The dry spell ended with a trip to the Miami Planetarium in February 1980. It was President’s Day weekend, and my mom was out of town. My dad was also off from work so he took the three of us to the Planetarium on a rainy day. The planetarium’s show kind of scared me a little but the cool part was seeing the teaser poster for The Empire Strikes Back in the lobby. It was Darth Vader’s helmet in a starfield, which told you the one thing you needed to know…Vader was going to be back!
Since I didn’t go to the movies much in 1979, I missed the first teaser trailer for The Empire Strikes Back, so this poster really was my first exposure to the movie. I was so excited about it, I wasn’t even worried about the streets flooding as we drove home.
Then there was the May issue of Glamour magazine. My mom had bought it at the store and because I was 10 and suddenly interested in clothes, I read through the mag while we were driving home. What should catch my eye but a beautiful full page ad for Empire, featuring the classic poster art. I saw icicles, a guy riding some odd two-legged creature, Chewie with the droids, X-Wings, Vader looming in the background, and Leia–oh my gosh, the buns were gone!–in a romantic pose with some other guy who was not Luke.
Who was this dude? Like most of humanity, I’d assumed Leia would end up with Luke. That’s how the movies worked. The hero gets the girl. I don’t know what was more shocking, that Leia had replaced her buns with a coronet of braids or that Leia was obviously going to fall in love with some other fella, not Luke. Geez, I even thought at one point that Vader had a thing for Leia and maybe he was going to fight Luke for her hand!
Still, I couldn’t stop looking at the poster art. To this day, it remains my favorite of the Star Wars posters. I’d have cut it out, only I didn’t want to ruin my mom’s mag.
I didn’t figure out who Leia’s mysterious suitor was until the first ad for Empire appeared in the local newspaper about three weeks before it opened. The ad was the same as the one in Glamour, only in black and white. My mom saw the ad and said, “It looks like Leia (she pronounced it “Lee-ah” for a long time) is monkeying around with Han Solo.”
Oh, so THAT’s who it was! Leia with Han? No way! She was always arguing with him and he was like way older than her! This was before I’d learned that the other way the movies worked was thus: if you argue a lot, it means you like each other.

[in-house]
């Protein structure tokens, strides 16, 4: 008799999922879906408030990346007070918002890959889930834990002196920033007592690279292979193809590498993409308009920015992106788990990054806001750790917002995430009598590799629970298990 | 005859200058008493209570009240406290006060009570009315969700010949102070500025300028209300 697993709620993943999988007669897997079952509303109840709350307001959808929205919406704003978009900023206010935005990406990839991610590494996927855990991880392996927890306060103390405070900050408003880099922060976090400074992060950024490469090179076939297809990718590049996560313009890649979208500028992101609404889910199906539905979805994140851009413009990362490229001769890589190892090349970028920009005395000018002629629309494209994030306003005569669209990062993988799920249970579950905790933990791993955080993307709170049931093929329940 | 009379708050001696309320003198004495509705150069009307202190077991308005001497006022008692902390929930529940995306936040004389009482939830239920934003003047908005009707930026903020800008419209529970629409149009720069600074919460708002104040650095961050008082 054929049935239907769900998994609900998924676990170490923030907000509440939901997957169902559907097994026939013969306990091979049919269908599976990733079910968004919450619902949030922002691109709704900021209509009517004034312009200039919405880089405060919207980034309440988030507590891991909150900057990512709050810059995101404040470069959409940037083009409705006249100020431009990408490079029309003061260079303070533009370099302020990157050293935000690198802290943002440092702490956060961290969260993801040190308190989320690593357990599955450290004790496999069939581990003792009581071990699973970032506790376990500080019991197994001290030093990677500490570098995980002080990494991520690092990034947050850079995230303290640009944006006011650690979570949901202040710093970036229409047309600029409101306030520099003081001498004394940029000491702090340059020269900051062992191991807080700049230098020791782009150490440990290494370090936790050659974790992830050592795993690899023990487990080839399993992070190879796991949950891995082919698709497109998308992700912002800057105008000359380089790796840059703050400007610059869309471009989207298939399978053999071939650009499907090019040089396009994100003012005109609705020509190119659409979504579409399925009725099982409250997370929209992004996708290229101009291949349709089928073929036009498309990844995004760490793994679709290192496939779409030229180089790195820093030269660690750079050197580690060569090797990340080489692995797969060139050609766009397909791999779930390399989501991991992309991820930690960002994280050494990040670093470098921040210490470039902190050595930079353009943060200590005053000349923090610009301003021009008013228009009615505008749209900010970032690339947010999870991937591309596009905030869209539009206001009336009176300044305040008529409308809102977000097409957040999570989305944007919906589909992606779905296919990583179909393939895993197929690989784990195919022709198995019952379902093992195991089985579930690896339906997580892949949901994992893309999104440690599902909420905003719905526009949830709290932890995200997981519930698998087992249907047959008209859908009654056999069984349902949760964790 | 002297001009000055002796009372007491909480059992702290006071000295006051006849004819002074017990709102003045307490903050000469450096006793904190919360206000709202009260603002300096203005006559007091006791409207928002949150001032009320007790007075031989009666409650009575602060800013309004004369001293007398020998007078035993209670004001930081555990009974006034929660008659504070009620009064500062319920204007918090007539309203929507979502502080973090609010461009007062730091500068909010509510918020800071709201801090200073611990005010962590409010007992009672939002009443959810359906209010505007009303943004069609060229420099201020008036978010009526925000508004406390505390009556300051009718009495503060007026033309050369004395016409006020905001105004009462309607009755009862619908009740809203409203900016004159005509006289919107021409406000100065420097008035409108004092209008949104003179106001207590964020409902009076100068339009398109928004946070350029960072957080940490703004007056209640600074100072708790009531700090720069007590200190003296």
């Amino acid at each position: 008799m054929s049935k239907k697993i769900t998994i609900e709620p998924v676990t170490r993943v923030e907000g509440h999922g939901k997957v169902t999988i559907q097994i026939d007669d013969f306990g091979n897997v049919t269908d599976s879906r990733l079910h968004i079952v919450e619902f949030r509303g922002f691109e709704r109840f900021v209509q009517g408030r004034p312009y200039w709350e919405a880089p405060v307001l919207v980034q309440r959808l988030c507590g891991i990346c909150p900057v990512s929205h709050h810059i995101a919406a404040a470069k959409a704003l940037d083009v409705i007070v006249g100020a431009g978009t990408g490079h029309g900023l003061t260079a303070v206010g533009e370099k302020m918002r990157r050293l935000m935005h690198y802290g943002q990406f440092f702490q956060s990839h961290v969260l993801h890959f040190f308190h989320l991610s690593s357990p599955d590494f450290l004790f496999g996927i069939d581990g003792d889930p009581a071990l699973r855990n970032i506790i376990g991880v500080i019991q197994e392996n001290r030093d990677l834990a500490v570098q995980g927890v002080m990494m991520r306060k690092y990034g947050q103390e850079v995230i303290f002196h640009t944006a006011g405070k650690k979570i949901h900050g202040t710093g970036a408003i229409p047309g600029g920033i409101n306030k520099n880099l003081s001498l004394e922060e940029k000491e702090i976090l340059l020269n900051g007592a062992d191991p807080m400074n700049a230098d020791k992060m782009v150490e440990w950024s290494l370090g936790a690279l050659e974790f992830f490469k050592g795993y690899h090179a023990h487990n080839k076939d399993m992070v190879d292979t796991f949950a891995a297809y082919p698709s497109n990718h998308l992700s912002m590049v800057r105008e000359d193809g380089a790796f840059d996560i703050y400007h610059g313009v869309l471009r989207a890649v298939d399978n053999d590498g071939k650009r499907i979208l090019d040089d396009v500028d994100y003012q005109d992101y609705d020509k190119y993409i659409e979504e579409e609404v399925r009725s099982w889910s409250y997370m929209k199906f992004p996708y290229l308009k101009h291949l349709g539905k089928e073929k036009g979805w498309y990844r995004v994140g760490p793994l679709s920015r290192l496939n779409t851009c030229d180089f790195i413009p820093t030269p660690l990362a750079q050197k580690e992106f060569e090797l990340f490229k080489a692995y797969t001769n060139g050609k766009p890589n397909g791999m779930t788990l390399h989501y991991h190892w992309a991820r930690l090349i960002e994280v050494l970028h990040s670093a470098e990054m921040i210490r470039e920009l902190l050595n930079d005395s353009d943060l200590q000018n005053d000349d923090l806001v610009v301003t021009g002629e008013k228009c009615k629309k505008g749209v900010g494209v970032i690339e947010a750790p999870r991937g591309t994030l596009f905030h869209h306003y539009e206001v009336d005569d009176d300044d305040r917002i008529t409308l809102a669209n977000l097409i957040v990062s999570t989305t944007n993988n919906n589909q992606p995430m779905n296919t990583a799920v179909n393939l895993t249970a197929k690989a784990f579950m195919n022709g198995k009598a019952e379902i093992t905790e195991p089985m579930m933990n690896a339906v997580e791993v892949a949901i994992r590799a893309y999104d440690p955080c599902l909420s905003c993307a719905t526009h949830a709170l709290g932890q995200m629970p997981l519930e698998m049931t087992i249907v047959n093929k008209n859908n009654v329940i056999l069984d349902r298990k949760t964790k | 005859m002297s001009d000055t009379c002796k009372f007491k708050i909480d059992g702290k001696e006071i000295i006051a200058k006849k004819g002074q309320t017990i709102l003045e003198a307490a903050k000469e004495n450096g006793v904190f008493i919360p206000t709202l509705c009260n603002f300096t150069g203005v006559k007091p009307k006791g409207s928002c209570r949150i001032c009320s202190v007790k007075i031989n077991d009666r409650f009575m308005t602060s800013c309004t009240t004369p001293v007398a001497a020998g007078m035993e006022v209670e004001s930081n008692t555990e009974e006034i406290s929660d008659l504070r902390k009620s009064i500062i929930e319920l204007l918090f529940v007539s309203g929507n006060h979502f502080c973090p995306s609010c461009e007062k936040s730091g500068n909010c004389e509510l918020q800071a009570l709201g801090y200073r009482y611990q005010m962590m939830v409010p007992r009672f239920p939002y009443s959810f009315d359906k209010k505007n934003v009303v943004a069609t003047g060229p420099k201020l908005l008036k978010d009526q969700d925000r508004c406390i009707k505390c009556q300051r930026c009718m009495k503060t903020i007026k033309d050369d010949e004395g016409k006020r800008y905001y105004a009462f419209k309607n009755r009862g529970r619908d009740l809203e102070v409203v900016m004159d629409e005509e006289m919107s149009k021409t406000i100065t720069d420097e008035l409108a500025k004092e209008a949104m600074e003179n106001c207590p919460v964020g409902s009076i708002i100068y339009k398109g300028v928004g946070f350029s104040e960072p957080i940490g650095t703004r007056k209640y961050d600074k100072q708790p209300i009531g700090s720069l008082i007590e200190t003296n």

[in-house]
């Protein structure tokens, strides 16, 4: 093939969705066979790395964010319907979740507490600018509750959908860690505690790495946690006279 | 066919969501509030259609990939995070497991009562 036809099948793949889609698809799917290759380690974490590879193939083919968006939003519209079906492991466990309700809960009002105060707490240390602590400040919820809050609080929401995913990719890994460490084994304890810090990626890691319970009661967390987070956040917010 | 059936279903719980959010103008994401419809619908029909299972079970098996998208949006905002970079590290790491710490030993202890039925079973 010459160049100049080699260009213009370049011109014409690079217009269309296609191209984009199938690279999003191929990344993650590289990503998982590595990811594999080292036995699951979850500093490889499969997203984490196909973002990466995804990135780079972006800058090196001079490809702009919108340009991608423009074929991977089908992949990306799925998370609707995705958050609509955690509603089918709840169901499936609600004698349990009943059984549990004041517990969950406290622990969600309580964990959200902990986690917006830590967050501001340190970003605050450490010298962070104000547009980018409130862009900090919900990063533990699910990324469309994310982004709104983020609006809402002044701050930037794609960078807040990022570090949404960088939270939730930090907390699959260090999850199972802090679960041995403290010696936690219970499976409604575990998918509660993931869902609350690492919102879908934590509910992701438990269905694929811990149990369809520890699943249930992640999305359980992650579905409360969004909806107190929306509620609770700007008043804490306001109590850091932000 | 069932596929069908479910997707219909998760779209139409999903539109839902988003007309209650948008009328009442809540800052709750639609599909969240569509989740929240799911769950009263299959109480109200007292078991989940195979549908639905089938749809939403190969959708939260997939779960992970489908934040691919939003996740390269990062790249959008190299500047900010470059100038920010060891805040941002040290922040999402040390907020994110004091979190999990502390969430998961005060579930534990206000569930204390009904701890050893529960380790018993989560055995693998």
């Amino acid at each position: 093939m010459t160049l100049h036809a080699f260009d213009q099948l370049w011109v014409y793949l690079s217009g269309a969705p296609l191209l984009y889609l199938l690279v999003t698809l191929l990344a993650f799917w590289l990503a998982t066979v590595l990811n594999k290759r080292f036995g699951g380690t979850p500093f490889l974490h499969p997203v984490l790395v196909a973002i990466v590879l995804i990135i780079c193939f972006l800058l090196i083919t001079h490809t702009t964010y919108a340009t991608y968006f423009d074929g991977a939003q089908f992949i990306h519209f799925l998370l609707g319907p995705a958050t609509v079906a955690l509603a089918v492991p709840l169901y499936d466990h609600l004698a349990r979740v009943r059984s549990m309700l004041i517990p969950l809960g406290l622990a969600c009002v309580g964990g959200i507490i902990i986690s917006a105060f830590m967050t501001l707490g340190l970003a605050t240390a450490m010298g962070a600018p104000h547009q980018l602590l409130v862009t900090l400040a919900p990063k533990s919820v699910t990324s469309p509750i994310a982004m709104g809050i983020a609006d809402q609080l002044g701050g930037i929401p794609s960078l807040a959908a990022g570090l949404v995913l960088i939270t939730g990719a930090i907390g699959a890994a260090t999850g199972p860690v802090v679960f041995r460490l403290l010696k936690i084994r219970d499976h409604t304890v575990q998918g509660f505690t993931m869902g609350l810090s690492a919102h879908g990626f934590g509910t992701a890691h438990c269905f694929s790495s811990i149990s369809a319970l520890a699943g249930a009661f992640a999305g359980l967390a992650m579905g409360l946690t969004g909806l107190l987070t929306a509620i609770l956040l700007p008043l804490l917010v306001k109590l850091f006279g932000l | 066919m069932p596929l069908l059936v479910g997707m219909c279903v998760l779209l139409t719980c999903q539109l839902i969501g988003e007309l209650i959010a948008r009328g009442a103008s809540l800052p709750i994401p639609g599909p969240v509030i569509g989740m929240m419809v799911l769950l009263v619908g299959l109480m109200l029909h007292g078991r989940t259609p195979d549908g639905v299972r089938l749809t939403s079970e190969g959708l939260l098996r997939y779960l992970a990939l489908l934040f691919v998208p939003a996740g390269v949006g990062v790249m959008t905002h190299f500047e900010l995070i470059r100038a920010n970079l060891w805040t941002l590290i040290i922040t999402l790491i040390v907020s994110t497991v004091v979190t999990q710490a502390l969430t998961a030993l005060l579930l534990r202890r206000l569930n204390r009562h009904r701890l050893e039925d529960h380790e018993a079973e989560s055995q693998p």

The first time I saw a t.v. ad, with any footage whatsoever from Empire, was during an episode of “Mork & Mindy.” I was amazed but I think what jumped out at me was how everyone was dressed differently. Odd, but true. Luke got a haircut. Leia had not only deep-sixed the hair buns, she seemed to be into braids now. Han got a jacket with sleeves. Darth Vader though looked the same.
One of those syndicated t.v. magazine shows had an Empire special a week or two before the film came out. My little eyes bugged out at the footage of those giant AT-ATs marching across Hoth’s snowy fields and Luke dueling Darth Vader. No WAY! They were gonna fight! Then there was Leia and Han, who were now an item. When can I see this movie already??
I saw the novelization by Donald J. Glut sitting in a book dump at the Waldenbooks located inside Dadeland Mall and I just had to take a few peeks. There was no photo section this time, which was a bummer. Fortunately, I didn’t read anything of importance–luckily not THE big spoiler–and quickly put the book back.
But since this was Miami in 1980, Darth Real Life almost shut down the show. Miami was an odd place to live at that time. Cocaine cowboys had a shootout at Dadeland Mall, where my family and I went all of the time, some months beforehand and while money was literally changing Miami’s skyline overnight, the streets got a lot more dangerous as rival gangs fought for control of the drug trade. Scores of refugees turned up on local beaches from Cuba and Haiti; so many came they were temporarily housed in tent cities and even in the Orange Bowl. Then came the Liberty City riots a couple of weeks before Empire opened.
What precipitated the riots was an acquittal of police officers in the death of a black motorcyclist. Thugs took to the streets in Miami’s Liberty City neighborhood and began looting, burning, and beating anyone who crossed them. Local authorities told everyone to stay home since riots initially spread to other neighborhoods. The public school district shut down for five days, keeping me and my brother at home.
When things settled down again, we could look forward again to the long-awaited sequel to the greatest movie ever.